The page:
I would like to take this opportunity to first say thank you so much to Trish’s Angels for the grant. The funds will greatly improve my ongoing struggle of getting ready to face the day. I am 51 years old, and was diagnosed two years ago with ALS. Before the disease struck I was a very independent and active person, who exercised daily, surfed and enjoyed many other outdoor activities. A single dad of two boys, ages 15 and 18, I especially loved going camping with my children. Although they don’t live with me full-time, the boys have been an outstanding support system whenever they are not in school. In that way I feel blessed that my disease has progressed slowly. At this stage I have pretty much lost the use of my arms, and simple tasks like bathing and brushing my own teeth have become a struggle, plus I am unable to feed myself unless I have help from my children. My legs are starting to become stiffer and it is difficult to hold my head up because of the weakness in my neck muscle. Although this is a terrible disease I still have a very positive attitude and take life one day at a time, so that I can enjoy that time I have left with all my loved ones.
Kelley Patterson was a wife and mother of two beautiful daughters living with ALS. In January 2009, her health began to deteriorate. This was not only a lifestyle change for her family; it was the beginning of a new journey in life. Five years into her illness, she was 100% dependent on her family. Between camping trips and her girl's school activities, she enjoyed life to the fullest.
Blanche was a loving and loyal partner, mother, and friend. She was born to Mary Walker Spruengli and Hans Spruengli in the Philippines on September 3, 1945. She graduated from St. Paul College (Class of ’66), in Manila and came to the United States in 1967. She first came to stay with her Uncle and Aunt in Long Beach, California and continued to reside in Southern California throughout the remainder of her life. Blanche was involved in the travel industry her entire career and loved to travel which allowed her to see many different parts of the World. Her favorite activities were dancing, gardening, and throwing parties for friends and family. She was very sociable and a loyal and true friend, which resulted in an exceptionally supportive network of family and friends. She was an extremely positive spirit who, following her diagnosis in 2010, remained positive throughout, despite the many complications resulting from this terrible disease. Blanche is survived by her partner of 30 years, George Hatley and two children: Michael Gamboa (and wife Audrey Alvarez) and Kristine Bonsall (and husband Andrew) and four grandchildren: Elijah and Mekhi Gamboa and Jaxson and Sofia Bonsall. She is also survived by four siblings: Lina Himes and Hans, Ralph, and Richard Spruengli.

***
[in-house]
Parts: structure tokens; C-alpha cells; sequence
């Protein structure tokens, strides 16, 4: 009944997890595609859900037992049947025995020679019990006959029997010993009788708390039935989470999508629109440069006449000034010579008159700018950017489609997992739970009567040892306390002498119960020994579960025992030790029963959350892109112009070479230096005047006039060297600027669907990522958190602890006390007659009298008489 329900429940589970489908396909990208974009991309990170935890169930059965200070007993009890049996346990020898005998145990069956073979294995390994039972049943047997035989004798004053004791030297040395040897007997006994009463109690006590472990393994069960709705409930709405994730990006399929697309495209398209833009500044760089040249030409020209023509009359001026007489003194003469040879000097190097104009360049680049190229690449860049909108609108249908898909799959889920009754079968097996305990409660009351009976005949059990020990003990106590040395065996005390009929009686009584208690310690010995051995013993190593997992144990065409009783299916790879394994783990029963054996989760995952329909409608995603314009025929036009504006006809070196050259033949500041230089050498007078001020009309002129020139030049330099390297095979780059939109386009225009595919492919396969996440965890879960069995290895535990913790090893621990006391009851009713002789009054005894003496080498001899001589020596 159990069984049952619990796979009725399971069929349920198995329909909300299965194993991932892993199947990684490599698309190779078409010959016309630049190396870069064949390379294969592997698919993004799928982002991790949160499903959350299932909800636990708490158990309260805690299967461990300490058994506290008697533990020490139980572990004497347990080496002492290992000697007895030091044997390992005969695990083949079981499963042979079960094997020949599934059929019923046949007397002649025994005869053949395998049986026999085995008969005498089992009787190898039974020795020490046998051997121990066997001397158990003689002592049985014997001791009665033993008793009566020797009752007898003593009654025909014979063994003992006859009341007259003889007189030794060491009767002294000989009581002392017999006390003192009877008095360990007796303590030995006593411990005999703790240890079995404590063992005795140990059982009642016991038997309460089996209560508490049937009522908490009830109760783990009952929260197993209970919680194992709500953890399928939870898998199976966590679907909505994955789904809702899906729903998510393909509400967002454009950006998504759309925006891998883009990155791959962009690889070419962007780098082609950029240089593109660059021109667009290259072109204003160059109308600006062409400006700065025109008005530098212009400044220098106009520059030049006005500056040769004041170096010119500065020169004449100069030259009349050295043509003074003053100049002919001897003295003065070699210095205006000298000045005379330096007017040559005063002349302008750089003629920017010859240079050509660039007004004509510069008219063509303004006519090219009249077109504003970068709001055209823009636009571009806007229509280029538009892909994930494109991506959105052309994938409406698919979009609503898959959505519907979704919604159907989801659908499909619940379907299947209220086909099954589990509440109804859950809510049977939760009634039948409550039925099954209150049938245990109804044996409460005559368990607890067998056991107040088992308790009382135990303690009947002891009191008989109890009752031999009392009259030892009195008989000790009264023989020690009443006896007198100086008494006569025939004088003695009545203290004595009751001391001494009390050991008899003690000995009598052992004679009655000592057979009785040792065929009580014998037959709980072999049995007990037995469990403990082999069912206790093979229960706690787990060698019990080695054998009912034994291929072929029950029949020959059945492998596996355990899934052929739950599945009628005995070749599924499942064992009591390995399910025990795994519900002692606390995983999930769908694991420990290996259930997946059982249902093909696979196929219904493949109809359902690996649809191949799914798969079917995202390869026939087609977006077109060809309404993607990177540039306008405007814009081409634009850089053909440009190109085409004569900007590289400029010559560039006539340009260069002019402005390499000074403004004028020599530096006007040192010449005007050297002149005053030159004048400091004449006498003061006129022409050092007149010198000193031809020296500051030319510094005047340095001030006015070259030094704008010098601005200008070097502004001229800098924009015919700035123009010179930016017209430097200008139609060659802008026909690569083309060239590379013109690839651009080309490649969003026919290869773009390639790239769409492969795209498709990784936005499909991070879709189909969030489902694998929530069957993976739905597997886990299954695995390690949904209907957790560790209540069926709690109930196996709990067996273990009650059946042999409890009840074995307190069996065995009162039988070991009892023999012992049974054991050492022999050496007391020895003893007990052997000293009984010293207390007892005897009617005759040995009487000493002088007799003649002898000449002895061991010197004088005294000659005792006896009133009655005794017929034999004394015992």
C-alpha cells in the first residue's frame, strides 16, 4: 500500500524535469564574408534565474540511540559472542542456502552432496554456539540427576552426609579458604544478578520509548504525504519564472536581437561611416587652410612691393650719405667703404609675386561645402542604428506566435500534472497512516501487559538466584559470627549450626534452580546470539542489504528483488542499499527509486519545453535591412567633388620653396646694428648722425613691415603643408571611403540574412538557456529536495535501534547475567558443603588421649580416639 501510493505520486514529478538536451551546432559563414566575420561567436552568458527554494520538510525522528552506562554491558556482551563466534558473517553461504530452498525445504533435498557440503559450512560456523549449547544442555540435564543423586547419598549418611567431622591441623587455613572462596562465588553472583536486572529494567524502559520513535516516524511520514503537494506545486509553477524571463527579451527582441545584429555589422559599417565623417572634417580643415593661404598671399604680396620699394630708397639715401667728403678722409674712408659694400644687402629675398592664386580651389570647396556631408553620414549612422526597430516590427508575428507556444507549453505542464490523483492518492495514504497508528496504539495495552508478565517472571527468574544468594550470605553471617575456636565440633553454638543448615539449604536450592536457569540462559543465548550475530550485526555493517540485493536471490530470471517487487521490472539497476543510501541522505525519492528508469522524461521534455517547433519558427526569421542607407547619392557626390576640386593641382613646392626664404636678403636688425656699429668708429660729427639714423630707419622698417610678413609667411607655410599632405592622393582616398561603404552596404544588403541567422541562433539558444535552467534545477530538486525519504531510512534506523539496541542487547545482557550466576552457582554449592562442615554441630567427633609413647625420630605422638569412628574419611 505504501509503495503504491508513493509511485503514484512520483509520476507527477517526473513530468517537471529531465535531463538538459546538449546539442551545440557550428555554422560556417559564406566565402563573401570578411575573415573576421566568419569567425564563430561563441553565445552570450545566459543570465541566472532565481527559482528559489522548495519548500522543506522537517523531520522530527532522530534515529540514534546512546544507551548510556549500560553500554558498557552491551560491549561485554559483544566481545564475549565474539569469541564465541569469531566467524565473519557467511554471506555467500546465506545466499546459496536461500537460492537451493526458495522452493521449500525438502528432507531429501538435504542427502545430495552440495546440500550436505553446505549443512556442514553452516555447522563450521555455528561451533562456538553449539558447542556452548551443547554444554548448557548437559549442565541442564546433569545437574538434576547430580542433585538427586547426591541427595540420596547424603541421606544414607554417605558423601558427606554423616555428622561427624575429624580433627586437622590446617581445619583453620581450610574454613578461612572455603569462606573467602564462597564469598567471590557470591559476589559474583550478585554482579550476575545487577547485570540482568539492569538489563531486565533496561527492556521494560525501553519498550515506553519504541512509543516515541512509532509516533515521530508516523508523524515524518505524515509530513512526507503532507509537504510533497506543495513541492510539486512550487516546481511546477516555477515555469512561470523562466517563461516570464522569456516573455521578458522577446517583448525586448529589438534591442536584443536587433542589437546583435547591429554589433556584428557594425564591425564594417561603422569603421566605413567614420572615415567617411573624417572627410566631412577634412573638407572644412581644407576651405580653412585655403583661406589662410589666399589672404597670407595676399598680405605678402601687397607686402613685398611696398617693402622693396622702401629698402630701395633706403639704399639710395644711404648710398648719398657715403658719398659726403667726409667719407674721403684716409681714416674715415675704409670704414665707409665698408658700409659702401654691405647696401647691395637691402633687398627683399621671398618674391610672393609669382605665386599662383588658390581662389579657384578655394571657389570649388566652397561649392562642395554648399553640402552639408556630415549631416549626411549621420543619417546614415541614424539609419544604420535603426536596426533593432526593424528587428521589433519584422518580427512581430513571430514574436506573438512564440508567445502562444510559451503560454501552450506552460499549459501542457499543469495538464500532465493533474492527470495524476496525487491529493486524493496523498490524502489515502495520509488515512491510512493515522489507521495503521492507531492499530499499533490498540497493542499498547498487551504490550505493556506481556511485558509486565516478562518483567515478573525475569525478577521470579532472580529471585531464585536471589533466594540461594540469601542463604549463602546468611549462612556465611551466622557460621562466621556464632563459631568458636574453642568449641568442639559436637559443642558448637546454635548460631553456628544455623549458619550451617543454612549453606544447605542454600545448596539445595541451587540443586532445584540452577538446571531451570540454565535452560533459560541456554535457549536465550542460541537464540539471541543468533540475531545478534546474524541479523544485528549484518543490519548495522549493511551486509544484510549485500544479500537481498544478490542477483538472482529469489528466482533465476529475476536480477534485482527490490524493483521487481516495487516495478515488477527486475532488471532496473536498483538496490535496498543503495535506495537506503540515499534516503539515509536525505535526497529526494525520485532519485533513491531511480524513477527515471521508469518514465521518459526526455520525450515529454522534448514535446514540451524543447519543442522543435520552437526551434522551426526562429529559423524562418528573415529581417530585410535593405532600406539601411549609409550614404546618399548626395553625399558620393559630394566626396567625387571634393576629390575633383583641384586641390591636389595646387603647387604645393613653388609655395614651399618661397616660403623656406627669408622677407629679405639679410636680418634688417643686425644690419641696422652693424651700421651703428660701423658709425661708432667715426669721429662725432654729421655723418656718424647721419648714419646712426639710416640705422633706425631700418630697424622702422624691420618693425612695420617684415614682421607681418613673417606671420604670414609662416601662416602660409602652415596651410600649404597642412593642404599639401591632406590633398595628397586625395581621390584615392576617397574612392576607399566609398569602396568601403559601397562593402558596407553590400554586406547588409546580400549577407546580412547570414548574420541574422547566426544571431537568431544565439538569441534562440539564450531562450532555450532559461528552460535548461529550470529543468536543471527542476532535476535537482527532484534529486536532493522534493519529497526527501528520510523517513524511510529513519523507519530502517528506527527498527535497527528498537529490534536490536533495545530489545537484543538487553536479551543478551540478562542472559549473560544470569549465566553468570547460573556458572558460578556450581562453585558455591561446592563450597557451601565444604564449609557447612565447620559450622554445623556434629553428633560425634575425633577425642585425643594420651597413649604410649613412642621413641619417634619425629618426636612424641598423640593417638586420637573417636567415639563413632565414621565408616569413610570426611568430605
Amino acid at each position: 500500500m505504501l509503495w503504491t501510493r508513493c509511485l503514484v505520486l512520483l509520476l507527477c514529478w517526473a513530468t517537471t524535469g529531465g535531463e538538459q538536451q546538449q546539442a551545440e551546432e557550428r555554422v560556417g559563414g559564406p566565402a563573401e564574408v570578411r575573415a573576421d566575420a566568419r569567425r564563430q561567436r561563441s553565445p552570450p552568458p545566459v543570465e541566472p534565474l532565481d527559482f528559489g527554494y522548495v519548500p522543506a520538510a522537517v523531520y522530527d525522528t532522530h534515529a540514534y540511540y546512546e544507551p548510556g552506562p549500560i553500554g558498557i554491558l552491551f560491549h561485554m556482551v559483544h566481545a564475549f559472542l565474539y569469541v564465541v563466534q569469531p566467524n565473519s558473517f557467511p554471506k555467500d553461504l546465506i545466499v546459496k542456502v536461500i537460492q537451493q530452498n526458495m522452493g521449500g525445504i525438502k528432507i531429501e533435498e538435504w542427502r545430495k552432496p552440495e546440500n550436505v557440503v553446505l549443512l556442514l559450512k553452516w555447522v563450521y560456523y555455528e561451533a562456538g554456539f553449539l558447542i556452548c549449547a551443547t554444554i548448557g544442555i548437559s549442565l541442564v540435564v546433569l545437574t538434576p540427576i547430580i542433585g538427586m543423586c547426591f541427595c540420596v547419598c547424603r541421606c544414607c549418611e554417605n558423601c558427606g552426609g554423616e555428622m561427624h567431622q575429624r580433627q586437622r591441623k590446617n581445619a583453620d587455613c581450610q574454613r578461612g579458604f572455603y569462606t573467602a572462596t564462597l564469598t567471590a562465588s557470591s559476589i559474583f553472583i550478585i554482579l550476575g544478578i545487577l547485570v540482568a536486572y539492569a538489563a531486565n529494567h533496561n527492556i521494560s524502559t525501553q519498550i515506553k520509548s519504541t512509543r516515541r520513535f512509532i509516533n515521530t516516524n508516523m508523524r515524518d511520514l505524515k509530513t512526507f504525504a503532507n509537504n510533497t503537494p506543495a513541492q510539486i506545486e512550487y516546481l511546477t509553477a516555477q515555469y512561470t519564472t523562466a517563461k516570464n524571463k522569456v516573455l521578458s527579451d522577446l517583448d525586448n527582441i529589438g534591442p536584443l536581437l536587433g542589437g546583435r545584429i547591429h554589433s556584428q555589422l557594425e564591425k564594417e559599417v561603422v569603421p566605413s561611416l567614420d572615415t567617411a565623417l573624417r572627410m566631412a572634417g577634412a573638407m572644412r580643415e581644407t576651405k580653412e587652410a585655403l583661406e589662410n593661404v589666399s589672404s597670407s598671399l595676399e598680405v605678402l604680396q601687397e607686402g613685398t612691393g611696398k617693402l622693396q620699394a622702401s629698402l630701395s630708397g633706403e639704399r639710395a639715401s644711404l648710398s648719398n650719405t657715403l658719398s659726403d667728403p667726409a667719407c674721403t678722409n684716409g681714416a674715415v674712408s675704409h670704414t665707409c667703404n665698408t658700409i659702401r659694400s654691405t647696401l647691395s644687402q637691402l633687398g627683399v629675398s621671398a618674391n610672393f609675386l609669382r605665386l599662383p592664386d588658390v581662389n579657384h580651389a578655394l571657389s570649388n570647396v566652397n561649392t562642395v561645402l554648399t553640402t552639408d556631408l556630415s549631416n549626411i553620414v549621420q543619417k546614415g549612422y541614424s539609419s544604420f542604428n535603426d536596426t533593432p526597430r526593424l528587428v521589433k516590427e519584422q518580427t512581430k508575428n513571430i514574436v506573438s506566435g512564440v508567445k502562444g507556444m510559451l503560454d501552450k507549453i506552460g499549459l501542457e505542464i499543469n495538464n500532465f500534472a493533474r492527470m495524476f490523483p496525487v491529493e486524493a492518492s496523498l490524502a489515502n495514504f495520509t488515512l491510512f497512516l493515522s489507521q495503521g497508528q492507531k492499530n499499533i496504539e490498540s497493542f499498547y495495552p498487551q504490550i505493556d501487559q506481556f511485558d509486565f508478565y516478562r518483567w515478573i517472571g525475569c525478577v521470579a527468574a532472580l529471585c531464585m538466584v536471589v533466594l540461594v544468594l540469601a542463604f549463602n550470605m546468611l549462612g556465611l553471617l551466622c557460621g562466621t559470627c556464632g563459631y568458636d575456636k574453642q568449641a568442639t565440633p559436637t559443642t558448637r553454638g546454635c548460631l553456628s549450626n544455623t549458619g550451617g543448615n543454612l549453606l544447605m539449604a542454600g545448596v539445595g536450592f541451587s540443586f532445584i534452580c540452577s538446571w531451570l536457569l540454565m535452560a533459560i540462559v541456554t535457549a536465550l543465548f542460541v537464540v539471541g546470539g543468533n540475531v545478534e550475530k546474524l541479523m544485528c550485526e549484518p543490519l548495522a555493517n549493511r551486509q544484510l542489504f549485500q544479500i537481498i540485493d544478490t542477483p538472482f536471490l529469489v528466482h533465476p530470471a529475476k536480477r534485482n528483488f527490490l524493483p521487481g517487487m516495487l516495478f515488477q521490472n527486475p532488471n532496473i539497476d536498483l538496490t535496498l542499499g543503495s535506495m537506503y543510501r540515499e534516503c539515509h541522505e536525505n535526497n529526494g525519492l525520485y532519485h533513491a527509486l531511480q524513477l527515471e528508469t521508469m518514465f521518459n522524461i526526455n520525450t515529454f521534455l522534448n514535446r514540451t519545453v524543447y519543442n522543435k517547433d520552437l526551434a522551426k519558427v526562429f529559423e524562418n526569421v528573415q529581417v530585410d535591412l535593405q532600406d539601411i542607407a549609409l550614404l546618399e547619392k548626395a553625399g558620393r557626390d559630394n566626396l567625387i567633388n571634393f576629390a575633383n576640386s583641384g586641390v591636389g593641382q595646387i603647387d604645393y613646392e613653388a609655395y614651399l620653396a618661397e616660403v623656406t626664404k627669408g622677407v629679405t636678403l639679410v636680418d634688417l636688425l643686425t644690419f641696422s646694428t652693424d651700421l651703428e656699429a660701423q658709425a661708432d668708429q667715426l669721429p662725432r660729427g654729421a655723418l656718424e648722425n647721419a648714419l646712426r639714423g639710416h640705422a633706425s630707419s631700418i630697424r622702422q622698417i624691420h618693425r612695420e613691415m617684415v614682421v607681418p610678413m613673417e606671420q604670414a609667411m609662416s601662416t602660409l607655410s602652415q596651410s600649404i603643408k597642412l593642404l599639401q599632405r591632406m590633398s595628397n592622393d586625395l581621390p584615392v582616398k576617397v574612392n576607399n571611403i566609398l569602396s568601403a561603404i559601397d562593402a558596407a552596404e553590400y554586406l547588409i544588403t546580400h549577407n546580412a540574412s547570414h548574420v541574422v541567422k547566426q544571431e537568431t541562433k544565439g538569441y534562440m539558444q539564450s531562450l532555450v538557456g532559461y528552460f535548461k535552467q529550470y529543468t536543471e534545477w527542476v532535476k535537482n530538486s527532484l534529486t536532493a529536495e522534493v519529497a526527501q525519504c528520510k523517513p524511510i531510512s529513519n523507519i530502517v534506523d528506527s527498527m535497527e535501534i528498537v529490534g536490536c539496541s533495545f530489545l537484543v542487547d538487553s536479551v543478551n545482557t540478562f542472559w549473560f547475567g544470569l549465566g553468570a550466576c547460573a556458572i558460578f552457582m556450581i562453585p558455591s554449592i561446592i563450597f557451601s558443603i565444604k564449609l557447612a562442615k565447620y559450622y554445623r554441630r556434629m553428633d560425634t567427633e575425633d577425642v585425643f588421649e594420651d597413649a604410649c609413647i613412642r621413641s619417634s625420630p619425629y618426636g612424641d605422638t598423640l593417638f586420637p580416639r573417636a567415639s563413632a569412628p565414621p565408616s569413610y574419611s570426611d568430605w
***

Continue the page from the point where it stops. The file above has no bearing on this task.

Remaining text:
johanna hendrika van egmond
Johanna was born in The Hague, Netherlands to Roelof and Jannetje van Egmond. She and her sisters, Corrie and Diek, all survived World War II. Johanna left home at the age of 17 to begin a lifetime of travel visiting every continent but one. She worked and lived in Lourdes and Paris, France, then on to Lucerne, Switzerland. In 1957, her next adventure took her to Australia, where daughters Ruby and Gigi were born. The family immigrated to the USA in 1967. Johanna loved children and enjoyed a teaching career for over 50 years, including 25 years as the owner of Carousel Pre-School in Long Beach, California. She loved her family, reading, the beach, the gym and her garden. Her great sense of humor kept everyone laughing. She leaves behind her daughters Ruby (Ken) and Gigi (Dave); grandchildren Spencer, Haley (Joe), Alyse and great grand-child Sienna; best friend and sister Diek and brother-in-law Wim Schippers; brother -in-law Ruut van Zanten; nephews and nieces in Holland, England and Australia; friends in Long Beach and thousands of children who attended Carousel Pre-School. Her family and friends are all so happy to have enjoyed so many wonderful hears and such great memories. To a live well lived!
Jim was born and raised in Burbank, California. He worked in the aircraft industry until retirement. Jim was an avid bicycle rider, camper and fisherman. Jim was diagnosed with ALS in January, 2013 after experiencing weakness in his legs and arms for two years prior. Despite his disease, Jim still enjoyed life. He appreciated all the time spent with family, including his granddaughters. Jim was blessed with many great memories.
After graduating from law school and successfully passing the bar, Jeff started a law career in April of 2014. After noticing weakness in his leg playing basketball, he was diagnosed in July of 2014 with ALS. Unfortunately, this disease has run rampant in his family with Jeff being the twelfth member to have gotten the disease. At only six months from first recognized symptoms, Jeff was almost completely paralyzed but still had use of his voice. He was completely dependent on his mother’s care and being a big guy, it is a lot for anyone to undertake. Trish’s Angels helped fund some additional care to give his mother a break.